Archive for the ‘New Cases and Laws’ Category

New Ground for Divorce

Posted on: March 9th, 2016 by whflwp No Comments

There has been a significant change in Maryland law that gives residents an option to obtain a divorce without any waiting period and without having to prove fault.  Previously, someone seeking an absolute, or final, divorce had to prove adultery or usually be separated for at least one year.  That often created a hardship as adultery is difficult to prove, and having to live separate and apart can have a severe economic impact on the parties.

As of October 1, 2015, that all changed as parties wishing to obtain a divorce may do so by mutual consent.  This new ground for divorce is available to parties if all of the following four conditions are met:

1. The parties cannot have any minor children in common;

2. The parties must have a written settlement agreement, signed by both parties, that resolves all issues relating to alimony and the distribution of property;

3. Neither party can file a pleading to set aside the settlement agreement prior to the divorce hearing; and

4. Both parties must appear before the court at the absolute divorce hearing.

If all of the above conditions are present, parties can obtain a divorce as soon as the settlement agreement is signed.  This allows divorcing couples to plan ahead and move on with their lives quickly and separately without having to wait twelve months as was so often the case.

Please contact our office if you have any questions about a divorce or are in need of our services.

Joint Accounts – Part 2

Posted on: January 6th, 2016 by whflwp No Comments

Last year, we wrote about a case where a daughter was charged and convicted of theft for taking money out of an account on which she was a joint owner with her father and using that money for herself. The daughter was convicted of theft in the trial court, and on appeal to the Court of Special Appeals, the conviction was affirmed.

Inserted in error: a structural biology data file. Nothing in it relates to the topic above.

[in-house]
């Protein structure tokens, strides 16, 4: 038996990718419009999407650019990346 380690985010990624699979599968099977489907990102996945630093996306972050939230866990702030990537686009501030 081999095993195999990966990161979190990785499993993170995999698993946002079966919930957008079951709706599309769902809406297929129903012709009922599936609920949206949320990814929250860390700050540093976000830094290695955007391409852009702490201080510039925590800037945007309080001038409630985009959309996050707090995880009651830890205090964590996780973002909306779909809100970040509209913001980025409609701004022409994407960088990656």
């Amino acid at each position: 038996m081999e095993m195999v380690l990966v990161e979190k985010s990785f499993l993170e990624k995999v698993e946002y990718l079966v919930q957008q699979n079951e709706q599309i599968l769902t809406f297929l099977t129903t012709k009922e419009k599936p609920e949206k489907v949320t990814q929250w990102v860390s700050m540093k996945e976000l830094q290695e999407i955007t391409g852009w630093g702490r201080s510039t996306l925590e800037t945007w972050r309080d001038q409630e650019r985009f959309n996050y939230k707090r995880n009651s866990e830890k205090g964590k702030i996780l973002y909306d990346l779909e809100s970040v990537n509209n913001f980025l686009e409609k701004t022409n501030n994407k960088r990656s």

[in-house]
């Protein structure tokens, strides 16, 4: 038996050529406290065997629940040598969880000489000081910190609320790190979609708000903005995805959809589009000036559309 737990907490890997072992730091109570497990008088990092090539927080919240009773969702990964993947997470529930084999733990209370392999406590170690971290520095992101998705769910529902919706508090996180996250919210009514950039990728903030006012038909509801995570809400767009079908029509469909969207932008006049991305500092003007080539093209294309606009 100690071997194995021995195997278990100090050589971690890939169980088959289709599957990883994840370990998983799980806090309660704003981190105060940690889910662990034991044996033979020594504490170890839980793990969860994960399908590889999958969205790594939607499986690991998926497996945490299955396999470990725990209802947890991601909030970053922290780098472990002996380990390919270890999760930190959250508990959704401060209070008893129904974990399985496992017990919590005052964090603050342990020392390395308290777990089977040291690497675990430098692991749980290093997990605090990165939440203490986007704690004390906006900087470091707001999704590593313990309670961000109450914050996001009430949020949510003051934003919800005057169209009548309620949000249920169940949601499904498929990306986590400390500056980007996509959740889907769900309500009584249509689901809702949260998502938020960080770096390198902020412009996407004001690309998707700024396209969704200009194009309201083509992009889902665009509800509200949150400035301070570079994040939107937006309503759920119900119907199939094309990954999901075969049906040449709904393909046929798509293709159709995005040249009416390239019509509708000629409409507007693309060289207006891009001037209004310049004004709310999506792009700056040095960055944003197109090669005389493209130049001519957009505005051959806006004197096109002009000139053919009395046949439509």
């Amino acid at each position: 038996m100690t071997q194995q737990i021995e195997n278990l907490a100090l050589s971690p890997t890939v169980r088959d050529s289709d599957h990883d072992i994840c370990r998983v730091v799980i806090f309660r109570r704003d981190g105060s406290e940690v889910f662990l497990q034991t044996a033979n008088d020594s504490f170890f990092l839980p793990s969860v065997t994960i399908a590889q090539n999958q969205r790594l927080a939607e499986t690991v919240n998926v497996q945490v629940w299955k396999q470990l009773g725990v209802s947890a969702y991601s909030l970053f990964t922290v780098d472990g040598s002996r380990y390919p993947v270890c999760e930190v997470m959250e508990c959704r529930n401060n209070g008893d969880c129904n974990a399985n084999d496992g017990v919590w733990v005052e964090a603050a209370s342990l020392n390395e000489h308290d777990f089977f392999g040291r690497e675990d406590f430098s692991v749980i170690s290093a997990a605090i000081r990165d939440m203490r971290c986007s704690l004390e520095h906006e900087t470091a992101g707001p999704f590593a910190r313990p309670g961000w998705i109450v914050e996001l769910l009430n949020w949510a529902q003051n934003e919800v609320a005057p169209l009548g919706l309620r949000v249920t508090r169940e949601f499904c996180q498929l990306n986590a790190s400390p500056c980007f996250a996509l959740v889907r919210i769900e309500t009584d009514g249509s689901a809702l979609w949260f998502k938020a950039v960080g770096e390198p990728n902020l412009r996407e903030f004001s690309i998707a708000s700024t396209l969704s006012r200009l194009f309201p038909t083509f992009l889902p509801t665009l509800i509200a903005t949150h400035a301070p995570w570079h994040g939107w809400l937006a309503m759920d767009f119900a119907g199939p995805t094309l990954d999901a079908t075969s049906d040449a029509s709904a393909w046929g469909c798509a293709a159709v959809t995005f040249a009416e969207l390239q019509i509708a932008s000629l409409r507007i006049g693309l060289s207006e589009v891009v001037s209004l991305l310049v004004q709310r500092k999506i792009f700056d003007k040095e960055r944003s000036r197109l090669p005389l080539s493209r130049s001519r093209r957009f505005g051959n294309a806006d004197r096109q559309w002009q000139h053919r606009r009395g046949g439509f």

The Court of Appeals, Maryland’s highest court, agreed to hear the case and just handed-down its decision. In a lengthy 4 – 3 decision, the court affirmed both lower courts in rejecting the daughter’s argument that she could not be convicted of theft for taking money from an account in her name. It held,

“that: (I) the evidence was sufficient to support the conviction for theft where the individual willfully or knowingly obtained or exerted unauthorized control over funds—belonging to another—contained in a joint bank account without the other’s knowledge or consent and with the intent to deprive the other of those funds; statutorily granted authority permitting a party to a joint or multiple-party account to access and withdraw funds in the account does not confer ownership of the funds in the account to that party such that, as a matter of law, the party cannot be guilty of theft; and (II) the evidence was sufficient to support the conviction for embezzlement (fraudulent misappropriation by fiduciary).”

The dissent argued that the decision interferes with family relationships, and could allow a parent to criminalize behavior that had been approved simply because of a change in the parent-child relationship.

A warning to the wise. If you have a joint bank account with another person, you may want to consider having something in writing that addresses whether the funds in the account are truly owned by each account owner, or whether access of one or more account owners is limited to using the funds for another owner’s benefit. Such an agreement would clarify for all parties the nature of the relationship so that no misunderstandings, or criminal cases, will result.

Be Careful About Joint Accounts

Posted on: October 31st, 2014 by whflwp No Comments

A recent case from the Court of Special Appeals (on appeal to the Court of Special Appeals) held that a person is not an “owner” of a bank account simply because her name was on the account for the purposes of allowing withdrawals. In Wagner v. State of Maryland, a father added his daughter’s name to his bank account so she could withdraw money in the event he was not able to go to the bank. There was no agreement that his daughter would have access to the money for her own use. Despite this, the daughter took nearly $125,000 from the account. She was charged with theft.

She argued that because she had the right to withdraw funds, she could not be charged with theft. The court disagreed, holding that while she did have the right to make withdrawals, she could only lawfully use the money for her father’s benefit. When she took money for her own use, it became a criminal act.